Friday, December 5, 2008

Home-centric Ramblings

I know there are people who juggle a heavy job schedule with all their home duties and projects every day, with great success. My hat's off to each of them!

I've done both at times, and when there were children in the picture, it was a wrenching set of decisions how to do justice to the privilege of motherhood (and in this case also fosterparenthood) and doing what it takes outside of the home to bring in a necessary income to meet the bills. The decisions difficult and personal, and I don't believe one solution fits all. No matter how far afield my responsibilities take me, inside of me is always the longing for home. For being at home.

Home is the ones I love. It's especially my husband, and a place for my child or children to always be welcome and understood. If I flop at other things, I hope I won't flop at those.

For myself, I know I'm not one of the wonderwomen. Not as a mother, friend, project-doer, volunteer, and employee. I do try to do well at each of these.

My personality does not feed on drama to maintain equilibrium, and I crave quiet movement and a more natural flow to days and doings. This has made me seem quite boring to a lot of folks, and it's the difference between my youth and my middle age now (I'm 42). Not that I've not risen to the occasion of life events and crises as they've come along...hopefully, I'm steady in those. But I don't crave them as my energy source or for meaning.

As a youth, my parents relocated on average every two years, and there was an excess of drama and time fact, it was nearly constant. The up side is that I learned to adapt and be flexible, and saw a lot of different places and situations. I nearly always hated school, though, especially when I was very young. I chafed at the long days spent in uninspiring schools, staring out the windows (if they had them) from my desk at the day passing by, so discontent. I wanted so much to be out There, having finished my work long since, and simply just doing busywork much of the rest of the classes. I love being outdoors, or fashioning a house to be a place of welcome. (I do better with that some times than house is often TOO relaxed and not renowned for its ability to excel at white glove tests, ha!) When later I homeschooled my daughter a few of her younger years, it was interesting to see just how little time it took for her to learn the day's lessons, and how much free time was left for her to explore and extend her learning to all of her day, in a natural instead of contrived way, when there was not busywork to have to sit through.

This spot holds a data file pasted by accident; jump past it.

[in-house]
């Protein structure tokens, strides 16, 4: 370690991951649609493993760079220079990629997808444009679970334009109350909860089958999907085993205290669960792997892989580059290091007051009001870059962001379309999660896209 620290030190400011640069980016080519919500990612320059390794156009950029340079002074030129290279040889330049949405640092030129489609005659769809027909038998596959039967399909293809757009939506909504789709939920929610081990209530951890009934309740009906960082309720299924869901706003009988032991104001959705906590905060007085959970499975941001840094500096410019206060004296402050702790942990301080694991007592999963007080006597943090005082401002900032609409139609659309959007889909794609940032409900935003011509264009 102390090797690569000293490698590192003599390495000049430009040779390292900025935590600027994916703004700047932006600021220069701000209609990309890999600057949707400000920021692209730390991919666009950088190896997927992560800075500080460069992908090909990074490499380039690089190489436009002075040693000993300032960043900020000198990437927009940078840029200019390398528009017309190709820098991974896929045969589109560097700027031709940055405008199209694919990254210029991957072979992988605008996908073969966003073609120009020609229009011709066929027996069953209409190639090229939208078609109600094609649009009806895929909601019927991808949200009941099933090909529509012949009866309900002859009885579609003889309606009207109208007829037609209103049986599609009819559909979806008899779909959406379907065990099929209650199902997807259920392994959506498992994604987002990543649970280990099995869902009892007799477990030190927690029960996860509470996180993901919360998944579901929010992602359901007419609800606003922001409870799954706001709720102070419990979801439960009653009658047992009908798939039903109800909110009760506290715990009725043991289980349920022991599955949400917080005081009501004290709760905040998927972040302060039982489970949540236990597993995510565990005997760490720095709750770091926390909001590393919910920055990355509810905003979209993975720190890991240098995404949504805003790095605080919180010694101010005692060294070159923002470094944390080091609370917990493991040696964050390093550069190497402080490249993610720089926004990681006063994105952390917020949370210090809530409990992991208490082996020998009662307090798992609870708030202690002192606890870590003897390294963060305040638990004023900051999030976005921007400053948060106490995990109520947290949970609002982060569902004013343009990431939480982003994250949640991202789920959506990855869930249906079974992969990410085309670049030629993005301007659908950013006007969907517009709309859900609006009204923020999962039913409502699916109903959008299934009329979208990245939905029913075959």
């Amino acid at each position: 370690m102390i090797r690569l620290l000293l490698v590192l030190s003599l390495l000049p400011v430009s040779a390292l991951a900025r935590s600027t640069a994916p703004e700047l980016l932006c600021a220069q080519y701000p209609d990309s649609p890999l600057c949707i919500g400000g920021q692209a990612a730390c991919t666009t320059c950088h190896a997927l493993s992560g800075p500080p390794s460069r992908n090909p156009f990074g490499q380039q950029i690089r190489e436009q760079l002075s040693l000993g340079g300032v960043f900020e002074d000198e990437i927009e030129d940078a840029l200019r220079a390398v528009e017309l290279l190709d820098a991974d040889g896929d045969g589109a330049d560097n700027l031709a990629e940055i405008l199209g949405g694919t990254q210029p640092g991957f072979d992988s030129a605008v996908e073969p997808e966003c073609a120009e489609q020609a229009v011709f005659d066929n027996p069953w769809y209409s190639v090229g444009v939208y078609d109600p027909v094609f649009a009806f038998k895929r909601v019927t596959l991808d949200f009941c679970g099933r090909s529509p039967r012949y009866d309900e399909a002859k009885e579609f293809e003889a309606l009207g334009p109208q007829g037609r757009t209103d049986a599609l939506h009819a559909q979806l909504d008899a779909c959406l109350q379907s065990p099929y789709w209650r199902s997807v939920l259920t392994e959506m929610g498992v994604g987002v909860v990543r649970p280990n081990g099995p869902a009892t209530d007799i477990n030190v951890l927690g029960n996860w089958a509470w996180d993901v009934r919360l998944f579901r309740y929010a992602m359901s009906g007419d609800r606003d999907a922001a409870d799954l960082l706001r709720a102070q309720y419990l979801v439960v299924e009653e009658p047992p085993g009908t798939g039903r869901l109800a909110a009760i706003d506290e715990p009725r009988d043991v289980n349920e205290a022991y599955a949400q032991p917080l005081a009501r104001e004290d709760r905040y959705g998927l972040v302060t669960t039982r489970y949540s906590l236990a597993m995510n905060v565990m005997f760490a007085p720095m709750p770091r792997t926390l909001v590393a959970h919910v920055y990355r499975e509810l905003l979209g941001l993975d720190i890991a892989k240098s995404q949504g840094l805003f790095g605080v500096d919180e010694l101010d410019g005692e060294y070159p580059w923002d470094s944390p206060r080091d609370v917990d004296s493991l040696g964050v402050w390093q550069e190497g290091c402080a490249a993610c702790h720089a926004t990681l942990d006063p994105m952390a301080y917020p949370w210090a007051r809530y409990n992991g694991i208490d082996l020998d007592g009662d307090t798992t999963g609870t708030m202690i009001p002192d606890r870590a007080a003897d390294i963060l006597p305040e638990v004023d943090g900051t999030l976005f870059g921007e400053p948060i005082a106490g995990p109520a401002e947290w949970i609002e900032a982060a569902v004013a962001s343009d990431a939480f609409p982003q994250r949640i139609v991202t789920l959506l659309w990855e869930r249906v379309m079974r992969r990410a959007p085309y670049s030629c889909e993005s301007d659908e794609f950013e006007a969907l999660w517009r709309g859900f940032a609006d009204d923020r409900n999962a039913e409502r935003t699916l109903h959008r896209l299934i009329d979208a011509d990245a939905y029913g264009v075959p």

Anyway, back to the topic -- As a young person, I didn't see myself wanting family and stability and doing anything but getting out there and seeing the whole world, being in constant motion, and changing the world. The flip side of this is that I quickly found that I had been in a sort of isolation much of my childhood, and that part of me craved quietness, room to think and sort things out, and stable friends who were not destructive.

I did get to travel the world, and what I found was that I most loved being with their homes. I loved the roads off the beaten path, and would look at the people and their houses and wonder just how they lived their daily lives. The happiest memories I have of those travels are of the hospitality shown me on so many levels, and of getting to share the simplicity of a cup of tea and conversation in the heart of someone's home. Years later, a family of friends in Northern Ireland showed me that a sort of hospitality that exceeded my ability to comprehend when they had me over for two weeks. I'm so lousy with long distance correspondence, but I hope to return that hospitality to them someday. Those very real home moments and friendships were better than any tourist destination in a travel flyer.

I love other cultures, and traveling. I love learning about history. As an adult, there is still a part of me that loves new things, discoveries, some times of a lot of activity and excitement. But a greater part of me prefers that Home be at the heart of these, and that it be a quiet refuge and place of peace rather than stress. I'm not sure how exciting my own history has been or will be, but it has been and will continue to be Home-centric. My husband also shares this preference, and we both are slowly working to exchange the demands of an outside work schedule for being our own bosses, namely doing the business of keeping ourselves afloat from our efforts right here in our own backyard.

We're not yet there. It's our goal, though. I'm delighted to say that God has been gracious to us in allowing us a lot of forward movement, and the debt reduction continues. For those in the same circumstances of paying off debt before tackling further goals, it can seem an interminable journey, and the waiting can seem really long. Longterm friends of mine are probably sick of hearing about my dreams of living in the country and doing "country things"'s an old song and I'm stuck on Repeat. The difference now is that Jack and I both want the same thing.